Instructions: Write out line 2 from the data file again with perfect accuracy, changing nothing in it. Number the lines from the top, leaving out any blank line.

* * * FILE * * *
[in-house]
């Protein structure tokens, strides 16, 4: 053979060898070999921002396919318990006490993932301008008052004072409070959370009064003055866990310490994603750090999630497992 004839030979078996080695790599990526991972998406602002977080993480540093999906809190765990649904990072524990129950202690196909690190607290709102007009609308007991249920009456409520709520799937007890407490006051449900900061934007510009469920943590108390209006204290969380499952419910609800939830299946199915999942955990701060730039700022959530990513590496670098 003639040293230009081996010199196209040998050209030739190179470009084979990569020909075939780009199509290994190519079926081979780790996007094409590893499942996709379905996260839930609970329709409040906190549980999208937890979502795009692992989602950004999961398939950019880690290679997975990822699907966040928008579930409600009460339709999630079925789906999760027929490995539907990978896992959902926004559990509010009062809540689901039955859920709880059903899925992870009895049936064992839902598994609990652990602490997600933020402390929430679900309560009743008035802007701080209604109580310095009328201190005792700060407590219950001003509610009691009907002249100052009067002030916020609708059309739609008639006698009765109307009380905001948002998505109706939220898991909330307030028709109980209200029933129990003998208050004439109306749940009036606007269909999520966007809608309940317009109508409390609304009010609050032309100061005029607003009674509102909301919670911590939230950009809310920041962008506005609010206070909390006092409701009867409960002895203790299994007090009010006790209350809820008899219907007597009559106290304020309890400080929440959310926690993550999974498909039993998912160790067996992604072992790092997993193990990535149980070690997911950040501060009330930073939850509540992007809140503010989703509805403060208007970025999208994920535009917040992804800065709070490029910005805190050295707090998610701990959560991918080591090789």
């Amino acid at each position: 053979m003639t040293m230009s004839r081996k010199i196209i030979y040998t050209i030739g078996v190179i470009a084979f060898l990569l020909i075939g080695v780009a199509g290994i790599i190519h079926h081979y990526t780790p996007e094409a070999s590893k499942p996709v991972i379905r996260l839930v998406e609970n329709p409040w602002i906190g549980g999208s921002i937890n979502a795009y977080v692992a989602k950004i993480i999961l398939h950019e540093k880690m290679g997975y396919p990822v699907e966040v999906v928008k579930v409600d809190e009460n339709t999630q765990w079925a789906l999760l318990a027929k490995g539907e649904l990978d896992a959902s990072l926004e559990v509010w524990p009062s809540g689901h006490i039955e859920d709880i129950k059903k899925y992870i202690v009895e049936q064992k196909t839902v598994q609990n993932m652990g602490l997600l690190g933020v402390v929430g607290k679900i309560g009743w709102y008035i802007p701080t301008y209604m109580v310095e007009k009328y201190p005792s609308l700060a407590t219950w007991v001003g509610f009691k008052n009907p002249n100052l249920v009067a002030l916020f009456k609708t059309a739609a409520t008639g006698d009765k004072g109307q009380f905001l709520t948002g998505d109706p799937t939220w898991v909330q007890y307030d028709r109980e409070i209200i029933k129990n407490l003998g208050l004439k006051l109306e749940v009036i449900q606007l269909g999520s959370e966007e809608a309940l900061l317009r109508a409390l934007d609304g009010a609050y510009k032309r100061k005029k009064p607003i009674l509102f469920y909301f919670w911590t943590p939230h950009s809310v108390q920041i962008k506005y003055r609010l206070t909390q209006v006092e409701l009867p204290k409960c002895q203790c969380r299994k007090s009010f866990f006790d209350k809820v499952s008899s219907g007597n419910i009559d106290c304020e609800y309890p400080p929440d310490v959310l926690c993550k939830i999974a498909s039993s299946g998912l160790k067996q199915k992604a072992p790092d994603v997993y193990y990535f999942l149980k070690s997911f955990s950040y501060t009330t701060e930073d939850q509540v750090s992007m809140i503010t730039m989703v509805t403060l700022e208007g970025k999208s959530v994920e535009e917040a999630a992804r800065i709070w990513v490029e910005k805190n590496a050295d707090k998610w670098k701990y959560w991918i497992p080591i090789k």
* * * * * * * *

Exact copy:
């Protein structure tokens, strides 16, 4: 053979060898070999921002396919318990006490993932301008008052004072409070959370009064003055866990310490994603750090999630497992 004839030979078996080695790599990526991972998406602002977080993480540093999906809190765990649904990072524990129950202690196909690190607290709102007009609308007991249920009456409520709520799937007890407490006051449900900061934007510009469920943590108390209006204290969380499952419910609800939830299946199915999942955990701060730039700022959530990513590496670098 003639040293230009081996010199196209040998050209030739190179470009084979990569020909075939780009199509290994190519079926081979780790996007094409590893499942996709379905996260839930609970329709409040906190549980999208937890979502795009692992989602950004999961398939950019880690290679997975990822699907966040928008579930409600009460339709999630079925789906999760027929490995539907990978896992959902926004559990509010009062809540689901039955859920709880059903899925992870009895049936064992839902598994609990652990602490997600933020402390929430679900309560009743008035802007701080209604109580310095009328201190005792700060407590219950001003509610009691009907002249100052009067002030916020609708059309739609008639006698009765109307009380905001948002998505109706939220898991909330307030028709109980209200029933129990003998208050004439109306749940009036606007269909999520966007809608309940317009109508409390609304009010609050032309100061005029607003009674509102909301919670911590939230950009809310920041962008506005609010206070909390006092409701009867409960002895203790299994007090009010006790209350809820008899219907007597009559106290304020309890400080929440959310926690993550999974498909039993998912160790067996992604072992790092997993193990990535149980070690997911950040501060009330930073939850509540992007809140503010989703509805403060208007970025999208994920535009917040992804800065709070490029910005805190050295707090998610701990959560991918080591090789």